To Renee Bruns, the word “can’t” doesn’t exist. The intrepid 38-year-old has visited 110 countries and 15 territories — using her wheelchair to get around in all of them. Bruns chronicles her adventures on her blog, Wheels Travels, and she’s in the running to earn a Guinness World Record for the most countries visited in one year by a person in a wheelchair. But on the top of her list of goals? She wants to inspire young people to “follow their dreams.”
Up until recently, Bruns, who was born with a skeletal disorder and has been using a wheelchair for all of her life, was a Fortune 500 executive in the insurance industry, leading a team of 250 people. But after witnessing the impact COVID-19 had on so many, she realized “how quickly life can be taken from us.” She decided to hang up her hat and explore the world, officially quitting her job in May of 2022 to set out on a yearlong sabbatical. That same month, she flew to her first stop: Indonesia.
“This has always been a dream of mine. I love traveling, but I think it’s more than that for me. It’s about conquering something that most people would think I can’t do,” Bruns told Nice News. Within the next seven months, she visited 41 more countries after Indonesia, adding to the 68 she’d been to previously.
When traveling, she relies on finding good deals and staying in guest houses. Sometimes her friends, family, or longtime partner tag along on her jaunts around the globe, but for the most part, Bruns is on this journey alone.
And that isn’t without its challenges. Many of the countries Bruns visits don’t provide accommodations for people with disabilities. “There are not always ramps. There are not always wide enough doorways,” she explained. But “on the flip side,” she added, “the most refreshing and rewarding piece of it is just the general kindness of people.”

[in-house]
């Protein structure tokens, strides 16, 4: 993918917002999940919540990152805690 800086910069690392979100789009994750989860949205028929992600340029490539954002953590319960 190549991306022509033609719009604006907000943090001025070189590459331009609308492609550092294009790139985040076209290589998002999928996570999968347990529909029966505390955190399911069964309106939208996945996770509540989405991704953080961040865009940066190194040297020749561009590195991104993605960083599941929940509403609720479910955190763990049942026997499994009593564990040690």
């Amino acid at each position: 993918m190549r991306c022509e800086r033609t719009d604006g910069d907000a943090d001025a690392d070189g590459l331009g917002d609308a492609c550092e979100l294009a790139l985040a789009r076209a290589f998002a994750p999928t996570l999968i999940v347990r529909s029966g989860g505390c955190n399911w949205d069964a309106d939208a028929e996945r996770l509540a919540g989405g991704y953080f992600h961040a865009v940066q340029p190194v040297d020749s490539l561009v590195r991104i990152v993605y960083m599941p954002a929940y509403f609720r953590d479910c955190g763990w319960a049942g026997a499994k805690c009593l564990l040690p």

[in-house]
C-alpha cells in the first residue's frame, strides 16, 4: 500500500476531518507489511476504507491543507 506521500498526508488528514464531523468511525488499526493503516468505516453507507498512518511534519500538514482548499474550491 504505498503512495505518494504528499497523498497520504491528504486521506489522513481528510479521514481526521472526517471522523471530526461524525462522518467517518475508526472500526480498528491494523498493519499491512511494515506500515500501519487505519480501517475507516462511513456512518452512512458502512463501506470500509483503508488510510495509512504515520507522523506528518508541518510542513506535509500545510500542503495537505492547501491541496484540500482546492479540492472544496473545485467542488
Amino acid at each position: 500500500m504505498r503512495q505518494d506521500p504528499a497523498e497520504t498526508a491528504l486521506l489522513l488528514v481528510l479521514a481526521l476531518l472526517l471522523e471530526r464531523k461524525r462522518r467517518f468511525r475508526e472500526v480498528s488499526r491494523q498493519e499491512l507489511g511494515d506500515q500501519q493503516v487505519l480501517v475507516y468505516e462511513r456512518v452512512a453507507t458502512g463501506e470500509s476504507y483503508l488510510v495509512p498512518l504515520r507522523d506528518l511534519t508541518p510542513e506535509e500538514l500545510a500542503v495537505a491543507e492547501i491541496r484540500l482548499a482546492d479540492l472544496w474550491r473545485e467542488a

“They come out of the woodwork to help you,” she said. “I’m trying to cross the street, and there’s not a ramp, and out of nowhere, people will just come and be there to help and lift and do whatever they need to do to help me get to where I’m going.”
In addition to getting to try new cuisines, learn about new cultures, and take in the sights — whether on a tiny island in Oceania or in a bustling Monaco market — Bruns loves interacting with the locals. And she says they’re proof of just how much humans across the globe all have in common: “Aside from the political and the religious and all of that, you talk to somebody about their kids. Everybody loves their kids and their pets. So I always try to find a local person at a restaurant or a hotel and spend a couple hours with them.”
Since embarking on her solo travels and relishing daily one-of-a-kind experiences, Bruns has gained more than a mere passport full of stamps: she’s gained a newfound confidence: “I just feel like I can conquer the world now,” she gushed. “It’s such a cool feeling to say, ‘Oh my God, I went to Bali by myself.’ And once you do that, you can’t take it back. You have that forever.”